A Muslim policeman also died when three gunmen in a car raked worshippers emerging from mass with bullets in Nagaa Hammadi, near the southern town of Qena.
Mohammed Ahmad Hossein, also known as Hamam Kammouni, was considered the ringleader of the attack.
A Qena court said it would also announce verdicts against the two other Muslim suspects, Qorshi Abul Haggag and Hendawi Sayyed, on February 20. All three had pleaded innocent to charges of carrying out the January 6, 2010 attack.
The chief judge of the Qena security court, which allows no right of appeal, gave no motive for the attack in which the Copts were gunned down.
Threatening to exacerbate tensions between Muslims and Egypt’s minority Christians, a suicide bomber killed 21 people outside a church in the northern city of Alexandria after a New Year’s Eve mass at the start of 2011.
At the time, the Nagaa Hammadi attack was the deadliest of its kind since 2000 when 20 Copts were killed in sectarian clashes.
Coptic Bishop Anba Kirolos of Nagaa Hammadi welcomed the ruling and said his flock were “satisfied,” but a defence lawyer, Alaa Abu Zeid, said it was influenced by the widespread outrage over the Alexandria bombing.
A Qena prosecutor charged the three suspects arrested two days after the attack with “premeditated murder, putting the lives of citizens in danger, and damage to public and private property.”
The killings near Qena sparked outrage among Egypt’s Copts and led to clashes with police. International condemnation poured in, with the United States protesting at “an atmosphere of intolerance” in Egypt.
Egyptian officials denied a sectarian element in the attack, insisting it was a purely criminal act and linking it to the alleged rape of a Muslim girl by a Coptic man.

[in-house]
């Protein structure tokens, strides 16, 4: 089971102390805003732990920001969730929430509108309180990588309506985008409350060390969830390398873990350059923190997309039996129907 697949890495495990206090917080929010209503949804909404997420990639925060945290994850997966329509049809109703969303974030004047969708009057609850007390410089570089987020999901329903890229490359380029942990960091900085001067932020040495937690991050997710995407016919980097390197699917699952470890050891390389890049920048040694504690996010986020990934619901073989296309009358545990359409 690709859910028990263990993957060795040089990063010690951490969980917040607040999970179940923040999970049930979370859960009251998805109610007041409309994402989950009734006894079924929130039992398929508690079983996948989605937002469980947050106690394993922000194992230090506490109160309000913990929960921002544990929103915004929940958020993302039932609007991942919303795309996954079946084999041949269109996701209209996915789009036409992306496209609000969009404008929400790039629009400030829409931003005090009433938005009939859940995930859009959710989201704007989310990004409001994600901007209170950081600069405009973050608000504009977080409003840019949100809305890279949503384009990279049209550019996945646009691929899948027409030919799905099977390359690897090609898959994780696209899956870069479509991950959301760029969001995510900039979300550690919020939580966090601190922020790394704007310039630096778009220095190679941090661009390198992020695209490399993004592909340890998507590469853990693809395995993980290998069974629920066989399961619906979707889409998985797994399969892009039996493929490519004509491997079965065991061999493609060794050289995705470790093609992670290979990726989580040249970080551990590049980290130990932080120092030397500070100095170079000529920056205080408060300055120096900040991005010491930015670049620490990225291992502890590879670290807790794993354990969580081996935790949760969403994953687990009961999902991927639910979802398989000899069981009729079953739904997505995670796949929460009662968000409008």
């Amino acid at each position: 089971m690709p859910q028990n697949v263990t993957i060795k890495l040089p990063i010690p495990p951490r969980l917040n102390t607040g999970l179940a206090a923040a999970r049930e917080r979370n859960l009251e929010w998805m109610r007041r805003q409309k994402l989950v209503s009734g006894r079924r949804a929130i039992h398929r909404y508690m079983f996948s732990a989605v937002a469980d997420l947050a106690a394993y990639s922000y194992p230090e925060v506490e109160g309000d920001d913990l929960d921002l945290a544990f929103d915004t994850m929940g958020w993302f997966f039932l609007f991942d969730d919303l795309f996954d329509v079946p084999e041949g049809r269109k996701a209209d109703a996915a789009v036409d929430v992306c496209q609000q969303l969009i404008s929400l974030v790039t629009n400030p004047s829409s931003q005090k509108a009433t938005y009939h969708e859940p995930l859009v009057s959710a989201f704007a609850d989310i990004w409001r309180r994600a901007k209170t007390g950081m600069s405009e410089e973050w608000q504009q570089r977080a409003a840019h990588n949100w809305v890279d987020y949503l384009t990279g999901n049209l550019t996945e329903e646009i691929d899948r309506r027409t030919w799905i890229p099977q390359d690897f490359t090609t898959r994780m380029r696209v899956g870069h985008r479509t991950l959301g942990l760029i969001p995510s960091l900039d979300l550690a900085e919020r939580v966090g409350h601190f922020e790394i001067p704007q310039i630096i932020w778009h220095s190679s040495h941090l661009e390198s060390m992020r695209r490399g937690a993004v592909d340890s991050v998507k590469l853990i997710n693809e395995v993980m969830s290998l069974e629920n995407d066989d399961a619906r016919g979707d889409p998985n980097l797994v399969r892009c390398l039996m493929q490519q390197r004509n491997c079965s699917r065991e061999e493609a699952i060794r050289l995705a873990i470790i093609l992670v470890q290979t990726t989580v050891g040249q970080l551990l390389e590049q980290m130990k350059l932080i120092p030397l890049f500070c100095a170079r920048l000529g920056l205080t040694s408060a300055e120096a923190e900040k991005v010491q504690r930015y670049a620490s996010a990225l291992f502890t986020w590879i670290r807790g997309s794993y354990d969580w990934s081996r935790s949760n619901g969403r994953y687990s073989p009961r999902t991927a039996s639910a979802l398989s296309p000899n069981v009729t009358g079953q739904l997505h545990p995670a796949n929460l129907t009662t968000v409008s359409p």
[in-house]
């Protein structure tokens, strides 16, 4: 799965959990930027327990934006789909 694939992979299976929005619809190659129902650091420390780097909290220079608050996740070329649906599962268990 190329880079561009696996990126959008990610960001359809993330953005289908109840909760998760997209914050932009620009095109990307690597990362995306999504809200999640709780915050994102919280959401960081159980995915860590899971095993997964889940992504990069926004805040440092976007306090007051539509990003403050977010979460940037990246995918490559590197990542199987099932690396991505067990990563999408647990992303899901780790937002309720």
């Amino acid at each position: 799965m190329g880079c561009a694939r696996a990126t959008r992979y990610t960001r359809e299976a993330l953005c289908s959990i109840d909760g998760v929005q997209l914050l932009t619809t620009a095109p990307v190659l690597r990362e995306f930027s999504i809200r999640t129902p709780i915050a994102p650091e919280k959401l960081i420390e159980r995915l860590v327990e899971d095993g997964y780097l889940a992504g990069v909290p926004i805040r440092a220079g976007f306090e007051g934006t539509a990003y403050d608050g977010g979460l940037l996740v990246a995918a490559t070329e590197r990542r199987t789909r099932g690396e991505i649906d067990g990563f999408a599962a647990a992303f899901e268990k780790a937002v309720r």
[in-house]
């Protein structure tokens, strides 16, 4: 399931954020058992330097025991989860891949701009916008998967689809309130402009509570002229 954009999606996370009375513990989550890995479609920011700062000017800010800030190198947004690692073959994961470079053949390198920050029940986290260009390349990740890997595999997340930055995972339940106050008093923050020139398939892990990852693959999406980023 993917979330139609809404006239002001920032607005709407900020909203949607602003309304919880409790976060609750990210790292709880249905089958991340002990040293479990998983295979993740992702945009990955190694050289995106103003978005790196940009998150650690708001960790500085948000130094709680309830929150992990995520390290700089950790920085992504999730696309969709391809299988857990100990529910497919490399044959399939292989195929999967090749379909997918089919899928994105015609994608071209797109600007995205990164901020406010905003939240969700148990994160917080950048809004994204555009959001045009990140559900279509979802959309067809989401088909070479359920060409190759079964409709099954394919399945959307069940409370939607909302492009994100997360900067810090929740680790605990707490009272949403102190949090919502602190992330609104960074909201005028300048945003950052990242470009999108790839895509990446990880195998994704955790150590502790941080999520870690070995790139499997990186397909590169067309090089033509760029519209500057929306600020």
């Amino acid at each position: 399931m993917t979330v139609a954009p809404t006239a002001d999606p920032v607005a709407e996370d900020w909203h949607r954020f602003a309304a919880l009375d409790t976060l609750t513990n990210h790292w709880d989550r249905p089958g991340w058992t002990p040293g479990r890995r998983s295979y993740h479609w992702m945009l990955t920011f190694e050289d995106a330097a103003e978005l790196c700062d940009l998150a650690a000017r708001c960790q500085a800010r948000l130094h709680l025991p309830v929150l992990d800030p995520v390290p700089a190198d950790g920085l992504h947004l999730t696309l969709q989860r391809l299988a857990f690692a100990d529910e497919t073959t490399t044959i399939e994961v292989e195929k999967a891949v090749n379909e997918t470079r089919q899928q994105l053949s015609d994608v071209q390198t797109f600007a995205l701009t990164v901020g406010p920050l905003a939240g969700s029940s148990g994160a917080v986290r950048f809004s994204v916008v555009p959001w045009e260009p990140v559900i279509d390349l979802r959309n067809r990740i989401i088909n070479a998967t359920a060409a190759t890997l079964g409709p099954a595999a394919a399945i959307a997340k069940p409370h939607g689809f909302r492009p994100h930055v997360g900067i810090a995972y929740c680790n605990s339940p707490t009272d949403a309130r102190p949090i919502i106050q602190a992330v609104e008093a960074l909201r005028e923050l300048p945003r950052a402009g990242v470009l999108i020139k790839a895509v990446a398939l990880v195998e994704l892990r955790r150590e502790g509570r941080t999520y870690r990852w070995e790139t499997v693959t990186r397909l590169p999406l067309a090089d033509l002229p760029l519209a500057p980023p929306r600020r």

The unclaimed Alexandria bombing against the Copts, who mark Christmas on January 7, led to a diplomatic rift between the Vatican and Cairo, which earlier this month recalled its envoy to the Holy See.
Egypt said the envoy was recalled in protest at remarks by Pope Benedict XVI condemning the attack in the Mediterranean city.
The head of the Roman Catholic Church has expressed his solidarity with the Copts and called on world leaders to protect them in the aftermath of the church bombing.
The attack was “yet another sign of the urgent need for the governments of the region to adopt … effective measures for the protection of religious minorities,” the pope said.
The comments were part of a strongly worded defence of the rights of Christians living in Muslim majority countries.
On New Year’s Day, just the hours after the attack, the pope called for an end to the “discrimination, abuse and religious intolerance which are today striking Christians in particular.”
Copts make up about 10 percent of Egypt’s 80-million population